December is a month of traditions — a chance to enjoy parties, holiday sweets and celebrations that come only once a year. But it’s also the last month of the tax year, and that means it’s your final opportunity to take stock of your finances and make contributions or donations that could have a significant impact on what you’ll owe in taxes.
That’s why Jessica Lubar, director of advanced planning at Northwestern Mutual, suggests that you create a new tradition and set aside some time in December to evaluate your finances.
“This month is a great time to take stock and see where you’re at,” she said. “You don’t need a crystal ball to see what situation you are going to be in. You know your income and expenses to this point, so you’re able to see what you should do before December 31.”
MAKE ADDITIONAL CONTRIBUTIONS TO YOUR RETIREMENT ACCOUNTS
It’s important to make additional contributions to your qualified retirement accounts before the end of the 2016 tax year for a few reasons.
“You’re limited annually on the amount that you can give, so if you haven’t given all that you can for this particular year,” Lubar said, “you can’t necessarily make it up in another year when you might already be contributing at the max.”
By contributing as much as you can each year, you also help ensure you have enough saved for retirement and your contributions have time to grow via compound interest. The contribution limit in 2017 is $5,500 toward an IRA ($6,500 if you’re 50 or older) and up to $18,000 in employee contributions toward a 401(k), 403(b) or 457 if you’re under age 50 ($24,000 if you’re 50 or older).
But it’s also important to max out your retirement contributions to reduce your tax bill. “You still have an opportunity in December to get deductions to decrease your total adjusted gross income for the year,” Lubar said. Retirement contributions to IRA and 401(k) accounts are a great way to do this and can reduce how much tax you’ll owe or could even ensure you get a refund.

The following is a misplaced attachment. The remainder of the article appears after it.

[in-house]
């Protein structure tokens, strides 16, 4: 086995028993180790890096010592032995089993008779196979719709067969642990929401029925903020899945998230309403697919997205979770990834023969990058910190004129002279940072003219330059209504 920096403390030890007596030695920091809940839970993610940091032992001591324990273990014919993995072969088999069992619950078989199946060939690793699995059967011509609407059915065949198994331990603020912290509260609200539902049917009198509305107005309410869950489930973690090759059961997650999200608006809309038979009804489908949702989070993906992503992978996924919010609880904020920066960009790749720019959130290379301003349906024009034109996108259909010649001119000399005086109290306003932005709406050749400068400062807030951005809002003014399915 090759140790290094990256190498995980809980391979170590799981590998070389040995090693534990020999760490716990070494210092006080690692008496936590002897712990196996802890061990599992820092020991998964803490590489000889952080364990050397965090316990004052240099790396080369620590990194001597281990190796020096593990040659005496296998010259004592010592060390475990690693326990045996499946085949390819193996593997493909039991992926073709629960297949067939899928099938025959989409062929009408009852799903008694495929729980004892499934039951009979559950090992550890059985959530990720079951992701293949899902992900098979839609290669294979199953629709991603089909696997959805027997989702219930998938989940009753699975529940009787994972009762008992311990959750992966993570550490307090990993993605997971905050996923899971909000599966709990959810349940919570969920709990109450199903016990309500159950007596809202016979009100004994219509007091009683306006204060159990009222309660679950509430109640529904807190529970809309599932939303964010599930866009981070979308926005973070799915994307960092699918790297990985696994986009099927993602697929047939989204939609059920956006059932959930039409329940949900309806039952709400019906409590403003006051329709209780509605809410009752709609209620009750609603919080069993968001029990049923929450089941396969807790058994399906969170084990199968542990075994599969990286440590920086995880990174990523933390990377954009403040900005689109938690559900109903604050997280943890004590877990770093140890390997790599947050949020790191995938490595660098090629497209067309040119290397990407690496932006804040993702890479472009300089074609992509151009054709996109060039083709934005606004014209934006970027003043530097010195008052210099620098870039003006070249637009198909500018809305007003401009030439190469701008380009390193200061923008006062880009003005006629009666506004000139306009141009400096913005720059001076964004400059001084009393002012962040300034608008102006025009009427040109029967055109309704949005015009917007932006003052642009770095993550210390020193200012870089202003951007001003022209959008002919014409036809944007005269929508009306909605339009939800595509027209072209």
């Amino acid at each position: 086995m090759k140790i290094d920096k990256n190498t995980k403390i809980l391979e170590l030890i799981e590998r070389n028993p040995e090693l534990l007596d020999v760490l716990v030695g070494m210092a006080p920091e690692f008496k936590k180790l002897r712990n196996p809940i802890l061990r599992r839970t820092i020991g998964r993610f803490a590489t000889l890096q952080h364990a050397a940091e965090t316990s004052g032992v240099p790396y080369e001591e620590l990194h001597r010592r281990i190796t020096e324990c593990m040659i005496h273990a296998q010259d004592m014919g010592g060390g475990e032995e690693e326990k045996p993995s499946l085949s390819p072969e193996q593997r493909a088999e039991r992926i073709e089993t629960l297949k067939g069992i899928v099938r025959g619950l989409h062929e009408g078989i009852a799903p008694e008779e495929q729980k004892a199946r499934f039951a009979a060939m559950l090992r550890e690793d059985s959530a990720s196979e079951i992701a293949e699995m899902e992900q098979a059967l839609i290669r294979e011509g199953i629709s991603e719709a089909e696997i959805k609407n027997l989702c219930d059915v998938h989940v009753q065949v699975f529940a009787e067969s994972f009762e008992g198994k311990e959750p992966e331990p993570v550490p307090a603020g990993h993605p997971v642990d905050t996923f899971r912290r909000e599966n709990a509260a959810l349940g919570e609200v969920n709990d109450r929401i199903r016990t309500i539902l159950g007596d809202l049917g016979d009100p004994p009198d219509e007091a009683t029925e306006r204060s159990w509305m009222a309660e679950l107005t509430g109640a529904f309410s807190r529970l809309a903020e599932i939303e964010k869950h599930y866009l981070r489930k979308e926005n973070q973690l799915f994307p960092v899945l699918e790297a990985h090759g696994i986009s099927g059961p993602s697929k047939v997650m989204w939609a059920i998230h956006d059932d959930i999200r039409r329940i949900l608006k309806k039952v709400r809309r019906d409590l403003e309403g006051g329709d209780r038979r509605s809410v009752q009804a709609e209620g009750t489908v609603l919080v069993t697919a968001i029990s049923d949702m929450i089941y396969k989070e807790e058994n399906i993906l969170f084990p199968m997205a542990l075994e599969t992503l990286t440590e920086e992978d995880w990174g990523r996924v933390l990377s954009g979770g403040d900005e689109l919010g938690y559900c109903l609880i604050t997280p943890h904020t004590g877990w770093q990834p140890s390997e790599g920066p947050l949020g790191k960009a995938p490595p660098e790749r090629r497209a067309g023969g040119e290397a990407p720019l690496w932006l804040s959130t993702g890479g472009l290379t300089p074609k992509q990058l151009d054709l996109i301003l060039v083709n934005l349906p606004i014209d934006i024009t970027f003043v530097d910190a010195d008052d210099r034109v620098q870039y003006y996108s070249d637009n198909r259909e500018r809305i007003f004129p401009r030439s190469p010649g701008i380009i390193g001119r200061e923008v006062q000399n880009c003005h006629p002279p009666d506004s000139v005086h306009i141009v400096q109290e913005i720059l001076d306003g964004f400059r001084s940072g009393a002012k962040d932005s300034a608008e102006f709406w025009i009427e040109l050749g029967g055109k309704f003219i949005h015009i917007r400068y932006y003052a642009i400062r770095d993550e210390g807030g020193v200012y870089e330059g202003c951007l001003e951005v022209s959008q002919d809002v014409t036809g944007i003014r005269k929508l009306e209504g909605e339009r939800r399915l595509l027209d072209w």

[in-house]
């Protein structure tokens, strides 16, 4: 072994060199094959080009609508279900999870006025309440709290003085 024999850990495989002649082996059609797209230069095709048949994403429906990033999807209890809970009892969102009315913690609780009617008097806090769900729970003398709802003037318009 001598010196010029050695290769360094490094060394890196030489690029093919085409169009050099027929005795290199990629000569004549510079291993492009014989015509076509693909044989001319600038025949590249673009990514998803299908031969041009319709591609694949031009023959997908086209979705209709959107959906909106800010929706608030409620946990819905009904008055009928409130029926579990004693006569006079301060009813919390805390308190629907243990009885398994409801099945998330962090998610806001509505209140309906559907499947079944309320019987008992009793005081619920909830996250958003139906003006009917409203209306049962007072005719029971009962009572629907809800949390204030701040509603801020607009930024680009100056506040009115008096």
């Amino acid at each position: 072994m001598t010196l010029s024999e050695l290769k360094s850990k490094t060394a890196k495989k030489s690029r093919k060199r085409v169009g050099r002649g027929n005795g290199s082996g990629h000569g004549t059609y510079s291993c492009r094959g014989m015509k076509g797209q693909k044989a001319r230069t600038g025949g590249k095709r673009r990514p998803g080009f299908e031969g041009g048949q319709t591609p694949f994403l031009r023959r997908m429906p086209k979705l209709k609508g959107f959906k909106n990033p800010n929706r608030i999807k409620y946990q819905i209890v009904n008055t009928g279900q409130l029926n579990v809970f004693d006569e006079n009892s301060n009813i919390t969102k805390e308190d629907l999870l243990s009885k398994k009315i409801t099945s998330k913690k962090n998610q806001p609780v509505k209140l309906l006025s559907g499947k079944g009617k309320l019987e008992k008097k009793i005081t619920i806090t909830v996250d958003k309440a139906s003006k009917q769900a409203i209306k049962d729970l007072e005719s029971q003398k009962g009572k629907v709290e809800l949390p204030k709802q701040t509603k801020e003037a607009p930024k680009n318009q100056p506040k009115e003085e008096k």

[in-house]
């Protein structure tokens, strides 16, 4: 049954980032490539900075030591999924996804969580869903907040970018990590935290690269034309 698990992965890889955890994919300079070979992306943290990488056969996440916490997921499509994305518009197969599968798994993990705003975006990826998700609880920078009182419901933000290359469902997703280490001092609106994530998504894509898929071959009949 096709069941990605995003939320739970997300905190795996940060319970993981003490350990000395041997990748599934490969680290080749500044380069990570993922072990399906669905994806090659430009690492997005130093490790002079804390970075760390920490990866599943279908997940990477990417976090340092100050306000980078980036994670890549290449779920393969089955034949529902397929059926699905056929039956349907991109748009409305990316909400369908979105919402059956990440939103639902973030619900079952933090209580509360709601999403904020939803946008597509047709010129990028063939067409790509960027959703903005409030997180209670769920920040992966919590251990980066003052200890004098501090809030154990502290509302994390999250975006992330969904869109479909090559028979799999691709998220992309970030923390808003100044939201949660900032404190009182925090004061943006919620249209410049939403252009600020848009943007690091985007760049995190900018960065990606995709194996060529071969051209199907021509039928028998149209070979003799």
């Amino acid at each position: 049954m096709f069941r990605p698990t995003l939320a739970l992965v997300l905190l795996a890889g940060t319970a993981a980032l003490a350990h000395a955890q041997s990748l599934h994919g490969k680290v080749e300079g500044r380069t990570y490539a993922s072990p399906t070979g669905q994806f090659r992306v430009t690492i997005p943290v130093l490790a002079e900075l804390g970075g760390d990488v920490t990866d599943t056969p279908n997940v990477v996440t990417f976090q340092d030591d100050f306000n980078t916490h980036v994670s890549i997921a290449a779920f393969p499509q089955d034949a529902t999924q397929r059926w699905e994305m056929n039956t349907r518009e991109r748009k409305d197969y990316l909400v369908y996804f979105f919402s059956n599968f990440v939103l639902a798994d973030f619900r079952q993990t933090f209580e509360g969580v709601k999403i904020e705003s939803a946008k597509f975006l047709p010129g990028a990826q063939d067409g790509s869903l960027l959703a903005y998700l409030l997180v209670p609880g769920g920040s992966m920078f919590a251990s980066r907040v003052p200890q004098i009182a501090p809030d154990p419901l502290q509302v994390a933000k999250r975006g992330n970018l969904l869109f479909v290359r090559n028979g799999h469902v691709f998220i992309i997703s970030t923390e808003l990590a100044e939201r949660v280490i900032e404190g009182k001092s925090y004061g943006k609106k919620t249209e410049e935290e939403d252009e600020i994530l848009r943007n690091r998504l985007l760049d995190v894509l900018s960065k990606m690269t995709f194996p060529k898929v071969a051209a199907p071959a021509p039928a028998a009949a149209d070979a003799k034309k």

CONTRIBUTE TO A 529 PLAN
If you’re saving for your children’s education in a 529 Plan, the end of the year is a great time to consider making an extra contribution. Each parent or grandparent is eligible each year to gift up to $14,000 to a child tax-free, and those contributions could also lead toward a state tax deduction or credit. Thirty-four states and the District of Columbia offer a full or partial state income tax deduction for 529 Plan contributions. In addition, by making annual contributions, you allow the money more time to grow tax-free.
“The cost of college is getting more expensive,” said Lubar, “so you want to maximize the amount that you get in your 529 Plan as early as possible.”
Are you able to contribute more than $14,000? If you’re putting the money in a 529 Plan, Lubar says you can use up to five years of gift tax exclusions at one time — meaning you can put up to $70,000 into the account at once, instead of contributing $14,000 over five years.
Do you have some capital gains you need to offset? Lubar suggests you consider selling stocks in which you have lost money to balance out your earnings. “Selling stocks that have lost money at year-end allows you to capture losses,” she said. “These can be used to offset capital gains so that you’ll owe less tax.”
Just be careful if you want to buy back the stock later, as you will need to wait at least 30 days to do so or your previous sale will be considered a “wash sale” and the IRS won’t count it as a capital loss.
MAKE CHARITABLE CONTRIBUTIONS
December is often a time when we think about helping others. If you’re considering giving to charity, be sure to get your donation in before December 31 so that it can count toward the tax year. “When you are looking at your year-end finances,” said Lubar, “charitable deductions can help you reduce your taxable income and minimize your taxes.”
WITHDRAW YOUR REQUIRED MINIMUM DISTRIBUTION
If you’re currently retired and over 70½ years of age, you are required every year to take out a minimum amount from your IRA, SEP IRA, SIMPLE IRA or other retirement plan account.
“Make sure to look at whether you have taken your requirement minimum distribution for the year,” said Lubar. “If you haven’t, you could be hit by a penalty.” That penalty is hefty — the amount you didn’t withdraw could be assessed with a 50 percent excise tax. If you were planning on making a charitable contribution this year, Lubar suggests you consider using some of your required minimum distribution to do so.
“You can distribute up to $100,000 directly from an IRA to a qualified charity, and that amount is not included in the taxpayer’s income,” she said.
You don’t need a crystal ball to see what situation you are going to be in. You know your income and expenses to this point, so you’re able to see what you should do before December 31.
While you should be tax planning throughout the year, sometimes you don’t know exactly how much you’re going to earn or you get busy and forget to make the contributions you intended on making.
“Taking stock in December gives you a chance to take affirmative steps toward making sure that you’re achieving your goals and planning well for your financial future and for tax season,” Lubar said. While December is often a busy month, making the time to take care of these financial obligations will ensure that you’re in a great place to ring in the new year.